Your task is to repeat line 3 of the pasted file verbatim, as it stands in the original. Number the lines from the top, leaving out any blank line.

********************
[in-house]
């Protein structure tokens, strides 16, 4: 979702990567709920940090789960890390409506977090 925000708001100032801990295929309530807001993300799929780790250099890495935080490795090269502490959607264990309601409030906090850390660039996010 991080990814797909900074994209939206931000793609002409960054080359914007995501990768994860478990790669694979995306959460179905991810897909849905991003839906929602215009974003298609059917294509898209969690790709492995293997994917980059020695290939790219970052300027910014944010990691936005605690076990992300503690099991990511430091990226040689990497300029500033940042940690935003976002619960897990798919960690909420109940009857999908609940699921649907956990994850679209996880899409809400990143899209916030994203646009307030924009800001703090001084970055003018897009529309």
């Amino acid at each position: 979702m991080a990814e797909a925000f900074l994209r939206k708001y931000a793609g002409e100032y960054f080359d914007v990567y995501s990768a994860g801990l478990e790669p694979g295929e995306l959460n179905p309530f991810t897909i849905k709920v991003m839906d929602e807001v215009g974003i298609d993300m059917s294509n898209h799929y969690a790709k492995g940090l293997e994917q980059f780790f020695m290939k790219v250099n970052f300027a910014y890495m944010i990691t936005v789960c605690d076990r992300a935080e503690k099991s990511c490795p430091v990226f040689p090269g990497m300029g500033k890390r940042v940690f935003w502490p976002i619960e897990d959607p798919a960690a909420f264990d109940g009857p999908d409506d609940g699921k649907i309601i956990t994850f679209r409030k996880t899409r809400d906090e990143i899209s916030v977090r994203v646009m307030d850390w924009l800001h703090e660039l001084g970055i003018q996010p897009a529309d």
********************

């Amino acid at each position: 979702m991080a990814e797909a925000f900074l994209r939206k708001y931000a793609g002409e100032y960054f080359d914007v990567y995501s990768a994860g801990l478990e790669p694979g295929e995306l959460n179905p309530f991810t897909i849905k709920v991003m839906d929602e807001v215009g974003i298609d993300m059917s294509n898209h799929y969690a790709k492995g940090l293997e994917q980059f780790f020695m290939k790219v250099n970052f300027a910014y890495m944010i990691t936005v789960c605690d076990r992300a935080e503690k099991s990511c490795p430091v990226f040689p090269g990497m300029g500033k890390r940042v940690f935003w502490p976002i619960e897990d959607p798919a960690a909420f264990d109940g009857p999908d409506d609940g699921k649907i309601i956990t994850f679209r409030k996880t899409r809400d906090e990143i899209s916030v977090r994203v646009m307030d850390w924009l800001h703090e660039l001084g970055i003018q996010p897009a529309d």